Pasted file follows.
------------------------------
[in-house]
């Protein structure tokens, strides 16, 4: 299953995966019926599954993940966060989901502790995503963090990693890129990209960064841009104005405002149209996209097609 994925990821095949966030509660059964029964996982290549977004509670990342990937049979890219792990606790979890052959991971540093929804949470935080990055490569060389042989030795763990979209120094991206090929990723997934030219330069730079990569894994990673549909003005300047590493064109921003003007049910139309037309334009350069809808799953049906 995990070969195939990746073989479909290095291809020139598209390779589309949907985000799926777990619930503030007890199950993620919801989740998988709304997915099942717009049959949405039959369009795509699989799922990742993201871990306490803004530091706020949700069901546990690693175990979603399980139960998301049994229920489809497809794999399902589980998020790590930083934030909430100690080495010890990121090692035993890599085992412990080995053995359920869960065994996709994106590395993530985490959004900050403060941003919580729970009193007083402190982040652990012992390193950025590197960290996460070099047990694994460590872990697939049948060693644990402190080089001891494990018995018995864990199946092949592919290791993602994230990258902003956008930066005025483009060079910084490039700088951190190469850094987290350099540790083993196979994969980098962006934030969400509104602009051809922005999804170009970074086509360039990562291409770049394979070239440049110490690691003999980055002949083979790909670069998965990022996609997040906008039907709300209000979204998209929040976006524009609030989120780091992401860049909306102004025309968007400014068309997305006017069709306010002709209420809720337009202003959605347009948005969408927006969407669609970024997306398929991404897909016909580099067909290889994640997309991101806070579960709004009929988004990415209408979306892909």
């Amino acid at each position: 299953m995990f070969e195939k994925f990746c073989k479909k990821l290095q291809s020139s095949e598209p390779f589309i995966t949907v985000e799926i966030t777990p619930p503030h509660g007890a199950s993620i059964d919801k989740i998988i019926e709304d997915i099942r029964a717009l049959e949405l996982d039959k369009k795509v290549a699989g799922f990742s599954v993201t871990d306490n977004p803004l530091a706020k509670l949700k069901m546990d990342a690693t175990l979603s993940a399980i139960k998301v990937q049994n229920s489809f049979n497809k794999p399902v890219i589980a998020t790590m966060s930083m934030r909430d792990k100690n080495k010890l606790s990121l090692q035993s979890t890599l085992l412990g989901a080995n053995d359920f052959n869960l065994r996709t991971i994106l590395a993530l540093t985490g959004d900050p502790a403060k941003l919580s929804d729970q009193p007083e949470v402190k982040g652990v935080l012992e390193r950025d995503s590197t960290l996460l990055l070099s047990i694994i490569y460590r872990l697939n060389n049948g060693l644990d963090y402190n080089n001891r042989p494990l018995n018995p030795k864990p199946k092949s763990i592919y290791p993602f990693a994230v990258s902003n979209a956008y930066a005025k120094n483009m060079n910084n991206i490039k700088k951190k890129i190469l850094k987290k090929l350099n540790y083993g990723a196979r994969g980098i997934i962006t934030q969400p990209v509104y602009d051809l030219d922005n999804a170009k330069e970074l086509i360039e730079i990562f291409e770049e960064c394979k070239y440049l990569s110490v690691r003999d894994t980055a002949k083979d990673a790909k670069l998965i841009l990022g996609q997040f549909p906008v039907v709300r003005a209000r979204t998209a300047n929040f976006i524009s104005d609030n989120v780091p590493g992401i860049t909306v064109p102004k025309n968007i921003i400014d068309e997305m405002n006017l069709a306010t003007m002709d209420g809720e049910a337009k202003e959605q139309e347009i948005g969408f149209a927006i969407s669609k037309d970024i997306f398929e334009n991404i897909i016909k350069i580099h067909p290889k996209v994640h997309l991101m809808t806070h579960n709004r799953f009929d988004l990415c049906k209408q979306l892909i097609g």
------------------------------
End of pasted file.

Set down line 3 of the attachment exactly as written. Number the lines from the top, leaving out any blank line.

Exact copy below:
């Amino acid at each position: 299953m995990f070969e195939k994925f990746c073989k479909k990821l290095q291809s020139s095949e598209p390779f589309i995966t949907v985000e799926i966030t777990p619930p503030h509660g007890a199950s993620i059964d919801k989740i998988i019926e709304d997915i099942r029964a717009l049959e949405l996982d039959k369009k795509v290549a699989g799922f990742s599954v993201t871990d306490n977004p803004l530091a706020k509670l949700k069901m546990d990342a690693t175990l979603s993940a399980i139960k998301v990937q049994n229920s489809f049979n497809k794999p399902v890219i589980a998020t790590m966060s930083m934030r909430d792990k100690n080495k010890l606790s990121l090692q035993s979890t890599l085992l412990g989901a080995n053995d359920f052959n869960l065994r996709t991971i994106l590395a993530l540093t985490g959004d900050p502790a403060k941003l919580s929804d729970q009193p007083e949470v402190k982040g652990v935080l012992e390193r950025d995503s590197t960290l996460l990055l070099s047990i694994i490569y460590r872990l697939n060389n049948g060693l644990d963090y402190n080089n001891r042989p494990l018995n018995p030795k864990p199946k092949s763990i592919y290791p993602f990693a994230v990258s902003n979209a956008y930066a005025k120094n483009m060079n910084n991206i490039k700088k951190k890129i190469l850094k987290k090929l350099n540790y083993g990723a196979r994969g980098i997934i962006t934030q969400p990209v509104y602009d051809l030219d922005n999804a170009k330069e970074l086509i360039e730079i990562f291409e770049e960064c394979k070239y440049l990569s110490v690691r003999d894994t980055a002949k083979d990673a790909k670069l998965i841009l990022g996609q997040f549909p906008v039907v709300r003005a209000r979204t998209a300047n929040f976006i524009s104005d609030n989120v780091p590493g992401i860049t909306v064109p102004k025309n968007i921003i400014d068309e997305m405002n006017l069709a306010t003007m002709d209420g809720e049910a337009k202003e959605q139309e347009i948005g969408f149209a927006i969407s669609k037309d970024i997306f398929e334009n991404i897909i016909k350069i580099h067909p290889k996209v994640h997309l991101m809808t806070h579960n709004r799953f009929d988004l990415c049906k209408q979306l892909i097609g």